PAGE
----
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OFDM Question

Started by Bob the Builder February 4, 2006
I was wondering about demodulation. We woudl need phase coherence of both
the main carrier and the sub-carriers. I assume the main carrier can be
locked onto with a PLL but what about the sub-carriers? Do they use a pilot
sequency of some sort when multiply up to get the other frequencies?

Thanks


Tom


Bob the Builder said the following on 04/02/2006 04:35:
> I was wondering about demodulation. We woudl need phase coherence of both > the main carrier and the sub-carriers. I assume the main carrier can be > locked onto with a PLL but what about the sub-carriers? Do they use a pilot > sequency of some sort when multiply up to get the other frequencies? >
In OFDM, once you've mixed down by the "main" carrier to baseband, the sub-carriers are demodulated in parallel using an FFT. This of course relies on the fact that you are able to exactly identify the main carrier frequency - any error and the whole thing screws up. With a multi-carrier scheme, it's not as simple as locking onto the main carrier with a PLL, there is no identifiable "main carrier" as there is in a single-carrier scheme. Typically, some sub-carriers have to be dedicated as pilot tones (i.e. no user data is transmitted), and the PLL can lock onto those. Alternatively, training sequences with particular properties are used that allow the frequency error to be estimated and corrected. There are ways of doing it non-data-aided, i.e. not using pilot tones. These schemes typically use other forms of redundancy inherent in most OFDM implementations - virtual carriers, or the correlation of the CP. See for instance "ML Estimation of time and frequency offset in OFDM systems", J.J. van de Beek, et al, or "A high-efficiency carrier estimator for OFDM communications", H. Liu, et al. -- Oli
"Oli Filth" <catch@olifilth.co.uk> wrote in message
news:Pg2Ff.1035$Z7.998@newsfe3-win.ntli.net...
> Bob the Builder said the following on 04/02/2006 04:35: > > I was wondering about demodulation. We woudl need phase coherence of
both
> > the main carrier and the sub-carriers. I assume the main carrier can be > > locked onto with a PLL but what about the sub-carriers? Do they use a
pilot
> > sequency of some sort when multiply up to get the other frequencies? > > > > In OFDM, once you've mixed down by the "main" carrier to baseband, the > sub-carriers are demodulated in parallel using an FFT. > > This of course relies on the fact that you are able to exactly identify > the main carrier frequency - any error and the whole thing screws up. > > With a multi-carrier scheme, it's not as simple as locking onto the main > carrier with a PLL, there is no identifiable "main carrier" as there is > in a single-carrier scheme. Typically, some sub-carriers have to be > dedicated as pilot tones (i.e. no user data is transmitted), and the PLL > can lock onto those. Alternatively, training sequences with particular > properties are used that allow the frequency error to be estimated and > corrected. > > There are ways of doing it non-data-aided, i.e. not using pilot tones. > These schemes typically use other forms of redundancy inherent in most > OFDM implementations - virtual carriers, or the correlation of the CP. > See for instance "ML Estimation of time and frequency offset in OFDM > systems", J.J. van de Beek, et al, or "A high-efficiency carrier > estimator for OFDM communications", H. Liu, et al. > > > > -- > Oli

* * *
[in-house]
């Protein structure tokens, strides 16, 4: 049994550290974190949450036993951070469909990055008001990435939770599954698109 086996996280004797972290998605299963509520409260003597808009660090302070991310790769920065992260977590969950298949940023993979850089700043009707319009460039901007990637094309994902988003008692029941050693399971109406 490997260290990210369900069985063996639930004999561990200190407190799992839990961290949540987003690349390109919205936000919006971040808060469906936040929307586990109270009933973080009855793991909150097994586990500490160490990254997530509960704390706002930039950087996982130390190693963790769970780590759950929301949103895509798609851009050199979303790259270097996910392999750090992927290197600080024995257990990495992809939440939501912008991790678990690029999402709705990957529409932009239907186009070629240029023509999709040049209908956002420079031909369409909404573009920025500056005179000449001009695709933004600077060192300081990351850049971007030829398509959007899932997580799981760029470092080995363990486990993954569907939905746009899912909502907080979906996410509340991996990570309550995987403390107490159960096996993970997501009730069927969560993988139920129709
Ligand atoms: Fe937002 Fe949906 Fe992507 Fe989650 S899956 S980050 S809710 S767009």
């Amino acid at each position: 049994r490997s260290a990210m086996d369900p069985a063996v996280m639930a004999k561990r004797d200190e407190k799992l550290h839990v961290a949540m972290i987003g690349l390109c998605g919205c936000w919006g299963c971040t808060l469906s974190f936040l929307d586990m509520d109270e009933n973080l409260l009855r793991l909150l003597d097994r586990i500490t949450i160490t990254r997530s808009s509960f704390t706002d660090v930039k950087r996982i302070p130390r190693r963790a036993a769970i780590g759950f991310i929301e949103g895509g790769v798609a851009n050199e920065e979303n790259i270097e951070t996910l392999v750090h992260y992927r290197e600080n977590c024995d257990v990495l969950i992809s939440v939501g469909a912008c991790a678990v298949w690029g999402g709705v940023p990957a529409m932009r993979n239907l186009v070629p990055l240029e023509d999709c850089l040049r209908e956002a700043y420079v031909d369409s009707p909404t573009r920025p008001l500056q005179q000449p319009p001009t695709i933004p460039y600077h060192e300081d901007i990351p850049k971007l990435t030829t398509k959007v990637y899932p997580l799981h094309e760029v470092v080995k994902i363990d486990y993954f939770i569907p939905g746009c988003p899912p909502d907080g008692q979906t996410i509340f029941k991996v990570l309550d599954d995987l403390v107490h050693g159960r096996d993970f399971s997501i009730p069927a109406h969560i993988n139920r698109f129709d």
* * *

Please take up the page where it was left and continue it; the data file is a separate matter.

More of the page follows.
Thanks - so the main carrier is found with a PLL?
"Oli Filth" <catch@olifilth.co.uk> wrote in message
news:Pg2Ff.1035$Z7.998@newsfe3-win.ntli.net...
> Bob the Builder said the following on 04/02/2006 04:35: > > I was wondering about demodulation. We woudl need phase coherence of
both
> > the main carrier and the sub-carriers. I assume the main carrier can be > > locked onto with a PLL but what about the sub-carriers? Do they use a
pilot
> > sequency of some sort when multiply up to get the other frequencies? > > > > In OFDM, once you've mixed down by the "main" carrier to baseband, the > sub-carriers are demodulated in parallel using an FFT. > > This of course relies on the fact that you are able to exactly identify > the main carrier frequency - any error and the whole thing screws up. > > With a multi-carrier scheme, it's not as simple as locking onto the main > carrier with a PLL, there is no identifiable "main carrier" as there is > in a single-carrier scheme. Typically, some sub-carriers have to be > dedicated as pilot tones (i.e. no user data is transmitted), and the PLL > can lock onto those. Alternatively, training sequences with particular > properties are used that allow the frequency error to be estimated and > corrected. > > There are ways of doing it non-data-aided, i.e. not using pilot tones. > These schemes typically use other forms of redundancy inherent in most > OFDM implementations - virtual carriers, or the correlation of the CP. > See for instance "ML Estimation of time and frequency offset in OFDM > systems", J.J. van de Beek, et al, or "A high-efficiency carrier > estimator for OFDM communications", H. Liu, et al. > > > > -- > Oli
I will re-phrase that -I meant the modulation carrier of transmission - does this get demodulated with a PLL?
What flavour of OFDM are you talking about?  Is this a general
question?  Are you considering what would be done for a specific
standard?  Depending on the flavour, the technique can be different.